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Computer simulation of stepping in the hind legs of the cat: An examination of mechanisms regulating the stance-to-swing transition
KTH, School of Computer Science and Communication (CSC), Computational Biology, CB.ORCID iD: 0000-0002-2792-1622
Univ of Alberta.
2005 (English)In: Journal of Neurophysiology, ISSN 0022-3077, E-ISSN 1522-1598, Vol. 94, no 6, 4256-4268 p.Article in journal (Refereed) Published
Abstract [en]

Physiological studies in walking cats have indicated that two sensory signals are involved in terminating stance in the hind legs: one related to unloading of the leg and the other to hip extension. To study the relative importance of these two signals, we developed a three- dimensional computer simulation of the cat hind legs in which the timing of the swing- to- stance transition was controlled by signals related to the force in ankle extensor muscles, the angle at the hip joint, or a combination of both. Even in the absence of direct coupling between the controllers for each leg, stable stepping was easily obtained using either a combination of ankle force and hip position signals or the ankle force signal alone. Stable walking did not occur when the hip position signal was used alone. Coupling the two controllers by mutual inhibition restored stability, but it did not restore the correct timing of stepping of the two hind legs. Small perturbations applied during the swing phase altered the movement of the contralateral leg in a manner that tended to maintain alternating stepping when the ankle force signal was included but tended to shift coordination away from alternating when the hip position signal was used alone. We conclude that coordination of stepping of the hind legs depends critically on load- sensitive signals from each leg and that mechanical linkages between the legs, mediated by these signals, play a significant role in establishing the alternating gait.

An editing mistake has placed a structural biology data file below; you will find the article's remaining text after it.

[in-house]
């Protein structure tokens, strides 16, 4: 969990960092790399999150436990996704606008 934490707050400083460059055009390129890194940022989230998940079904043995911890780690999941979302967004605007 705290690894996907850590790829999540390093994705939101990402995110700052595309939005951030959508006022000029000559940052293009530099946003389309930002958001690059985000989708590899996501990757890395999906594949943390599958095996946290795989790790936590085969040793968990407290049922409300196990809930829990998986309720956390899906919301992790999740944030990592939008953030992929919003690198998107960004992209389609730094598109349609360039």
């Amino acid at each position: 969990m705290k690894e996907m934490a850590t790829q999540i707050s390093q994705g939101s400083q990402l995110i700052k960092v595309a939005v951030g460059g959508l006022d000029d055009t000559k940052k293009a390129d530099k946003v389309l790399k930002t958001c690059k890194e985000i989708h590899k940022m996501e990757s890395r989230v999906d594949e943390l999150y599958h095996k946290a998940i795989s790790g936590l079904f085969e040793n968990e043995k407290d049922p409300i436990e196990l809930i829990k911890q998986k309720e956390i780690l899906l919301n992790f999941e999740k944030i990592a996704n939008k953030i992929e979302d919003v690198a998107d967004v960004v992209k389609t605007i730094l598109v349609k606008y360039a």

Place, publisher, year, edition, pages
2005. Vol. 94, no 6, 4256-4268 p.
Keyword [en]
group-i afferents, fictive locomotion, walking cats, spinal-cord, unrestrained locomotion, quadrupedal locomotion, motor patterns, level walking, neonatal rat, phase
National Category
Bioinformatics (Computational Biology)
URN: urn:nbn:se:kth:diva-15181DOI: 10.1152/jn.00065.2005ISI: 000233317100056PubMedID: 16049149ScopusID: 2-s2.0-28144440129OAI: diva2:333222
QC 20100525Available from: 2010-08-05 Created: 2010-08-05 Last updated: 2011-09-21Bibliographically approved

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Ekeberg, Örjan
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